How to start your own interview blog.

I was asked this week while lunching with a current PULSE participant, what advice I'd give to recent college graduates who want to explore future career and life options. 

My answer was simple.

Start meeting new people weekly and start an interview blog. 

Today, Elizabeth Collura of Beezuskiddo, posted this interview featuring yours truly. At the end of the interview, she mentioned she was worried that I'd feel she was copying me if she set off on an interview quest of her own.

As you'll read in her post, my response is that I'd love to see more people initiate interviews. 

But then it dawned on me that I haven't shared much on what it takes to start your own interview blog/series. 

Today I'm laying it all out and I'm giving you a behind-the-scenes tour of what I did to get Yinzpiration off the ground.

So here they are, twelve steps for anyone who wants to do this interview thing yourself. 

(And hey ... don't be afraid to put your own spin on it!) 


1. Choose an angle. 

Decide on who you want to interview.

When starting Yinzpiration, the people I wanted to get to know and highlight were young (20 and 30-year-olds) Pittsburghers who were/are doing awesome things. Setting this parameter from the start made it really easy for me to stay on a consistent path. 

So when choosing your interviewee pool, don't be afraid to get really, really specific. Niche right on down.

There's nothing wrong with interviewing everybody under the sun, but it makes it difficult for readers to know what to expect from you.

For example: 

Val Head recently started an interview podcast "Ladies in Tech" which is dedicated to celebrating and supporting women speakers in technology. 

Get the idea? 

2. Decide on an interview medium. 

Do you want to make videos or use Skype? Do you want to meet in-person? Exchange questions over email? Create a Podcast? 

Personally, I use a combination of in-person and email questions. I find it's much more memorable to get together face-to-face, but I also enjoy giving interviewees the opportunity to use their own voice and write when it comes to Yinzpiration's standard questions.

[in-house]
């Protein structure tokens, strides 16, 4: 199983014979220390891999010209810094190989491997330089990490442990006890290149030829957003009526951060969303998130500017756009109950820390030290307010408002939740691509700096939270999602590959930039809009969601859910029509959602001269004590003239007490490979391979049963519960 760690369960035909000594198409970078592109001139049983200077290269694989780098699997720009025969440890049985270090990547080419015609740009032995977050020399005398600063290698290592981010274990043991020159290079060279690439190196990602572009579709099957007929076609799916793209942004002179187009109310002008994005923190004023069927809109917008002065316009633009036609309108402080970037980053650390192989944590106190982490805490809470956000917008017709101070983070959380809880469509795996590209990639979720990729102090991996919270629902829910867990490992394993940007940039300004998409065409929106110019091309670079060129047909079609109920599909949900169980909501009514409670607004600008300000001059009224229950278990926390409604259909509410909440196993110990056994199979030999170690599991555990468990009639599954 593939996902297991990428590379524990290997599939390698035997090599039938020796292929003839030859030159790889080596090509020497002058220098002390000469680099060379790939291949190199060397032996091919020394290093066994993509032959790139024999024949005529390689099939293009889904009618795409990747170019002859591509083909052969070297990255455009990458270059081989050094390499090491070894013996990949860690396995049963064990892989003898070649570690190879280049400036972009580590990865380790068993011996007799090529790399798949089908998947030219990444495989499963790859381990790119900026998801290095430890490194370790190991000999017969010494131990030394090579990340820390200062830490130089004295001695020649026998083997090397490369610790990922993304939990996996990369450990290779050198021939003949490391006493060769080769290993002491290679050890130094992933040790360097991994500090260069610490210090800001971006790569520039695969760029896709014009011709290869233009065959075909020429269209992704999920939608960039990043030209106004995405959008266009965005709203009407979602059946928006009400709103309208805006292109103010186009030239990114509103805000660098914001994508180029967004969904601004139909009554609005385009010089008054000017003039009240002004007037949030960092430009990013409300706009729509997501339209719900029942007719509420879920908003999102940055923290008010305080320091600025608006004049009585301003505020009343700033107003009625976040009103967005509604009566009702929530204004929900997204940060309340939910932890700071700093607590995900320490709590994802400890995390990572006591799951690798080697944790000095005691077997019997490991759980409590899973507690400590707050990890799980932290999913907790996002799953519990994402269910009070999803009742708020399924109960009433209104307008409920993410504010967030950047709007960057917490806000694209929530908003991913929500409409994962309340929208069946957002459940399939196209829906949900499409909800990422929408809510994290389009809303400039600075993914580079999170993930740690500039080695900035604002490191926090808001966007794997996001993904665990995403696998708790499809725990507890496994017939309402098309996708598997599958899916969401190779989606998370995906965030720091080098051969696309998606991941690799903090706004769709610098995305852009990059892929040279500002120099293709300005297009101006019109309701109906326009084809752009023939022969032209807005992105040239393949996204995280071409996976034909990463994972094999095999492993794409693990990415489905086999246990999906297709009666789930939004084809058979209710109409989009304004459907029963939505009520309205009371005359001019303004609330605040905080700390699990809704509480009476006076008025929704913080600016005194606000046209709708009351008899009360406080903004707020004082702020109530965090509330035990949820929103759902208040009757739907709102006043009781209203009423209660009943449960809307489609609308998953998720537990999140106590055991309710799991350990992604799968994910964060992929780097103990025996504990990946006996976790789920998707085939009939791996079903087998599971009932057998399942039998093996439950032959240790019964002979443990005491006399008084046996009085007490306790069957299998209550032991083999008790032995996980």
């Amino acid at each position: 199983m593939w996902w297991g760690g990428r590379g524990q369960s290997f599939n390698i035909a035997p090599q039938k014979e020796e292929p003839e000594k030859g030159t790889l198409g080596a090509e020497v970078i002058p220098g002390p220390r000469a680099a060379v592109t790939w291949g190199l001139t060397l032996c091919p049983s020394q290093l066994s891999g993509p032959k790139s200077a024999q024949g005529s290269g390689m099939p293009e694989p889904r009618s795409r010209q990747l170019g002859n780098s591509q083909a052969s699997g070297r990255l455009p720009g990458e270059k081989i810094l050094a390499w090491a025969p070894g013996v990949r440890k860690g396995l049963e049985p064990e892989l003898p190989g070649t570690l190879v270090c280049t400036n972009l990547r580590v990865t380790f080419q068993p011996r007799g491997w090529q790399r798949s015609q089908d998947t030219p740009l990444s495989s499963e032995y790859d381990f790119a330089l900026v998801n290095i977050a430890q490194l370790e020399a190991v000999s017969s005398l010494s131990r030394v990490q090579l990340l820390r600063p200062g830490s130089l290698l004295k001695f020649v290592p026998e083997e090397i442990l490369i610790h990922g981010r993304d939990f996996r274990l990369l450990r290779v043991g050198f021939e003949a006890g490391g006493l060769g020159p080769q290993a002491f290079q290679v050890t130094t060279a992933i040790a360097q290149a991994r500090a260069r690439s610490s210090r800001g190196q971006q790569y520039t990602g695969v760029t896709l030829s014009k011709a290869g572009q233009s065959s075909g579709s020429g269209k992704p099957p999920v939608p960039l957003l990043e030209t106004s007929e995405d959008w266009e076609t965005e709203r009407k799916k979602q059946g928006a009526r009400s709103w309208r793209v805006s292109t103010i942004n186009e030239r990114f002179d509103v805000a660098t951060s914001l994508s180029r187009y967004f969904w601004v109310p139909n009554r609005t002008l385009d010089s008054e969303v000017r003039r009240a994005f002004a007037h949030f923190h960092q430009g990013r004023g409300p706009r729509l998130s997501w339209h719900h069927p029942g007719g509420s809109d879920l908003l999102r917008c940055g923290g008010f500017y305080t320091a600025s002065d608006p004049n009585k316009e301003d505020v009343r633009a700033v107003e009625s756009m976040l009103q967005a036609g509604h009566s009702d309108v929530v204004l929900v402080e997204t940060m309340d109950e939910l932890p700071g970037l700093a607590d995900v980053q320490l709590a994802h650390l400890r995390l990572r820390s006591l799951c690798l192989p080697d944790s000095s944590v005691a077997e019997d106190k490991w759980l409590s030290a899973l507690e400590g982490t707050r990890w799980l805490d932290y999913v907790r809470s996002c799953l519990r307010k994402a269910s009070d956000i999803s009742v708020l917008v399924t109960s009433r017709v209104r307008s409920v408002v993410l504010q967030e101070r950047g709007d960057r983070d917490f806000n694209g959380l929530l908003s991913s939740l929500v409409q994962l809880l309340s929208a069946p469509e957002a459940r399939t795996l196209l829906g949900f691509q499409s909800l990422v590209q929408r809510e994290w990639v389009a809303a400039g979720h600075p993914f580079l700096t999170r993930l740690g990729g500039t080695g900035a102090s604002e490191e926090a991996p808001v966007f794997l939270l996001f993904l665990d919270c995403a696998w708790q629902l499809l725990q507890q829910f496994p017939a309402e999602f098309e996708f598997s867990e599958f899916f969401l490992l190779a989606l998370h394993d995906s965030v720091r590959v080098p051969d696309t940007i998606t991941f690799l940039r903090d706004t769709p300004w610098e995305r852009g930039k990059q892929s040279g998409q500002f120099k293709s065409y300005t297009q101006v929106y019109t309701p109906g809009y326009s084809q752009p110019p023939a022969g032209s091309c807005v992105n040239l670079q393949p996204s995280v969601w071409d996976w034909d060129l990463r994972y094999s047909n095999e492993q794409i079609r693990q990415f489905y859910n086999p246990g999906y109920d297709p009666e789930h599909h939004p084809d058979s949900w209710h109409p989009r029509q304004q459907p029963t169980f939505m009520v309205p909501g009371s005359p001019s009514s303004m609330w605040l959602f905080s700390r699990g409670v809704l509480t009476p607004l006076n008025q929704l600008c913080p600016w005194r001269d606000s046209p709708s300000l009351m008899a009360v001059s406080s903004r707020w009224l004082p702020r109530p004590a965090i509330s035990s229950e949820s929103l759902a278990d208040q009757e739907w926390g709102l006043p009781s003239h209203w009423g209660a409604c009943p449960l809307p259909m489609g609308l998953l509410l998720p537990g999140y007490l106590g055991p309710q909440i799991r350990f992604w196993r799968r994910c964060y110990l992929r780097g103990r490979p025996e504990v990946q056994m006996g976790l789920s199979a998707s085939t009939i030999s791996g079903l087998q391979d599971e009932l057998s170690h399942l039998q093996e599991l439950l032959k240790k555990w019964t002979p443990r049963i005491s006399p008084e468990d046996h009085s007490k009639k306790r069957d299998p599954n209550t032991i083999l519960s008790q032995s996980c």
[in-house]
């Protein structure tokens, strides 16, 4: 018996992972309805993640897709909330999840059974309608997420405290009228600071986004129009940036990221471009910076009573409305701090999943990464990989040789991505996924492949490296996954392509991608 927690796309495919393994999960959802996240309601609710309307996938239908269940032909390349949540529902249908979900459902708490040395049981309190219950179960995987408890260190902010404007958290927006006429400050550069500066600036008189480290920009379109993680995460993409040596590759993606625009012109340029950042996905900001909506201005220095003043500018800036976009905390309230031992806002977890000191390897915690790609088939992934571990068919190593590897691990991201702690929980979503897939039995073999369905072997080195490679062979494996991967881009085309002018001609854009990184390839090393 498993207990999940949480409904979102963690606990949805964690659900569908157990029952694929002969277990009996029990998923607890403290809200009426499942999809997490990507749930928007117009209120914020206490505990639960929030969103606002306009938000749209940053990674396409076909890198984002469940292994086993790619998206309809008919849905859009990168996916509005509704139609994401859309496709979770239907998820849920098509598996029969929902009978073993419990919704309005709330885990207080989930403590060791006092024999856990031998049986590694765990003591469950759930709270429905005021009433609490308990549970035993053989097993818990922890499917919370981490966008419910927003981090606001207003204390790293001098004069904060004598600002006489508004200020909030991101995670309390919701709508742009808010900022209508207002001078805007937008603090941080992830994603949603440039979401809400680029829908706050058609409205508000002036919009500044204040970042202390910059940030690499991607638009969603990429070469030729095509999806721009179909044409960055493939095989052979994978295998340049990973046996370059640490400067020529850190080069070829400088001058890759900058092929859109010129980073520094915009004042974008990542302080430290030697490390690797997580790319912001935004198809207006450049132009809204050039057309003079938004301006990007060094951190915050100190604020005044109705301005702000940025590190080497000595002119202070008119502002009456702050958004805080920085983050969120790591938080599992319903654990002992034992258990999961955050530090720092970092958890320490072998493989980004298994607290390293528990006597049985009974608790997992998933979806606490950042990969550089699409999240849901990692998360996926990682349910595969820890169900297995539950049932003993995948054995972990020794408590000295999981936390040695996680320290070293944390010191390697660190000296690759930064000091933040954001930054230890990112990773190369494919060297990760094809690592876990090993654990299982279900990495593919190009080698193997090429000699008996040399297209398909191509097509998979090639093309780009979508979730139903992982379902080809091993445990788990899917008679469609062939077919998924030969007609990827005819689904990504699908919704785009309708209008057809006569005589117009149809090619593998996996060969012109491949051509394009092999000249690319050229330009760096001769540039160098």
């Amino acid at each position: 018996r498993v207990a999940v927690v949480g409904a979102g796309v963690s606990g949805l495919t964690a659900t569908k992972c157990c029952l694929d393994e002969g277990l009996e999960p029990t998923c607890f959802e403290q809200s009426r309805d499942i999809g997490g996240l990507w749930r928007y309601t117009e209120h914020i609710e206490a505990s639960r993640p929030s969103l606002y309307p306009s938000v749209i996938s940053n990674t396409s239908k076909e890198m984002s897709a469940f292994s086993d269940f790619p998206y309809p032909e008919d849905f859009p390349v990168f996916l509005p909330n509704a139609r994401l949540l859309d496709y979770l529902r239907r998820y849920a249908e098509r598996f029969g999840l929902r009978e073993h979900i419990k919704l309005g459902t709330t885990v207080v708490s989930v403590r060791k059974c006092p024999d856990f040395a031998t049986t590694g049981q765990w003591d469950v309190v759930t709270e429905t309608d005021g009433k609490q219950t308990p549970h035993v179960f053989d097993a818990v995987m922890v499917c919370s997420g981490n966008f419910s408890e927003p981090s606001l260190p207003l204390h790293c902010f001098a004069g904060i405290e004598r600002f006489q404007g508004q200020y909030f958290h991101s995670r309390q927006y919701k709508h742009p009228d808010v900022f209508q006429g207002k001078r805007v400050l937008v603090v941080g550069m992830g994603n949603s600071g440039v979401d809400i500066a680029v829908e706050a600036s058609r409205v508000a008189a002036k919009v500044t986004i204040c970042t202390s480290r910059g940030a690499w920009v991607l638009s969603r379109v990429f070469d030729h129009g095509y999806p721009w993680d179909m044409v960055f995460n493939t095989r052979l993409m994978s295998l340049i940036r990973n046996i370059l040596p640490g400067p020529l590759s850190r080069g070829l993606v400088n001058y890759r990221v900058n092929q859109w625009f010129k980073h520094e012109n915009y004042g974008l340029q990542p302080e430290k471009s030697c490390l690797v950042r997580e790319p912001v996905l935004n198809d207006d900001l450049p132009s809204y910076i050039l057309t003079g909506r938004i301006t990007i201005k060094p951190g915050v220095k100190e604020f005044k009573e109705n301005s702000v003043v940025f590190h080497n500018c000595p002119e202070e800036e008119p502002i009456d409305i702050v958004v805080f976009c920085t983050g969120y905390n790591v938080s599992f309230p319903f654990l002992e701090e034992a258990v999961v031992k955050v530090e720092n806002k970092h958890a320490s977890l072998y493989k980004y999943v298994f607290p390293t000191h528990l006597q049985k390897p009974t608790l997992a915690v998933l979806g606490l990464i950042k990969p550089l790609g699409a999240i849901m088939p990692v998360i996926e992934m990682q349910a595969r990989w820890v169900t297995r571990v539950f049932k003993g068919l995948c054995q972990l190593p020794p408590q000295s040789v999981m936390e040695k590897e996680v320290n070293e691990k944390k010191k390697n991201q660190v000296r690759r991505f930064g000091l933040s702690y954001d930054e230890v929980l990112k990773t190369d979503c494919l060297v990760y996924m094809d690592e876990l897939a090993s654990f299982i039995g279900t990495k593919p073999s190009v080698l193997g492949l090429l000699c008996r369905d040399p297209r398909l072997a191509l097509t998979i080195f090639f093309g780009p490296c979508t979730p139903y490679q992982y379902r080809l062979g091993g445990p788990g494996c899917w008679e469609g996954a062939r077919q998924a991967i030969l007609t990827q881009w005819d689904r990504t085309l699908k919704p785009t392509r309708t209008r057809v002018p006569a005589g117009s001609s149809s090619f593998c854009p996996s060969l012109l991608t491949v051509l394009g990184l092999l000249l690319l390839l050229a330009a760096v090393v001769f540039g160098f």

I suggest you play around with a few different mediums and see what you like the best.  

No matter what approach you choose, your skills will no doubt improve greatly over time. There's a huge difference between my first interview and my most recent one.

It's just another fun aspect of pursuing a quest like this ... you get to see how things change and grow over time. 

3. Decide how many interviews you want to do.

This one is pretty straightforward. You don't have to set a number goal, but it helps to keep the project moving and others get excited about the countdown. 

My number is 100. But maybe 25 or 50 feels like the sweet spot to you. 

Completing an interview goal is a great excuse to have a party with all of your interviewees, friends, and family.

4. Make an interview schedule. 

This may be a surprise, but the most challenging thing about completing Yinzpiration interviews is scheduling them. 

I've started using a Doodle Poll to make date selection options easier for interviewees, and it has saved me lots of time on my end. (I can recycle the poll as I continue to ask new people for interviews.) 

If you don't use an interview scheduler and want to take an old-school approach, always include three potential dates in your initial email. (I'm sure many of you do this already, but this will cut down on future back and forths.) 

There are several scheduling services that a few friends and clients use and have had good results. I just haven't gotten around to trying one of these yet. 

My goal is to have an interview once a week. Since life happens and schedules often get rearranged, I found that I need to schedule out at least four at a time or there will be big breaks in my blogging.

Completing 100 interviews has taken me much longer than I expected, and if I were to do it over again I would get much more strategic about scheduling. 

5. Accept nominations

Once you have put the word out that you are looking for a particular type of person to interview, let people help you out with nominations. 

I use a simple form and it has been so helpful! Whenever I'm not sure who to interview next I take a look at these entries. 

I also ask each of my interviewees to pass along two or three names they think would make excellent interviews. Even from the very start, I've never had a loss for who to talk to. I now have a bank of about 300 nominations to choose from. 

6. Decide on a name. 

I think much of the initial buzz around Yinzpiration came because people (especially Pittsburghers) were resonating with the name. 

My suggestion to you is to come up with something that embodies a clear message.

I love the name Yinzpiration because it makes people smile and says exactly what the blog is about: finding inspiration in the life and stories of others.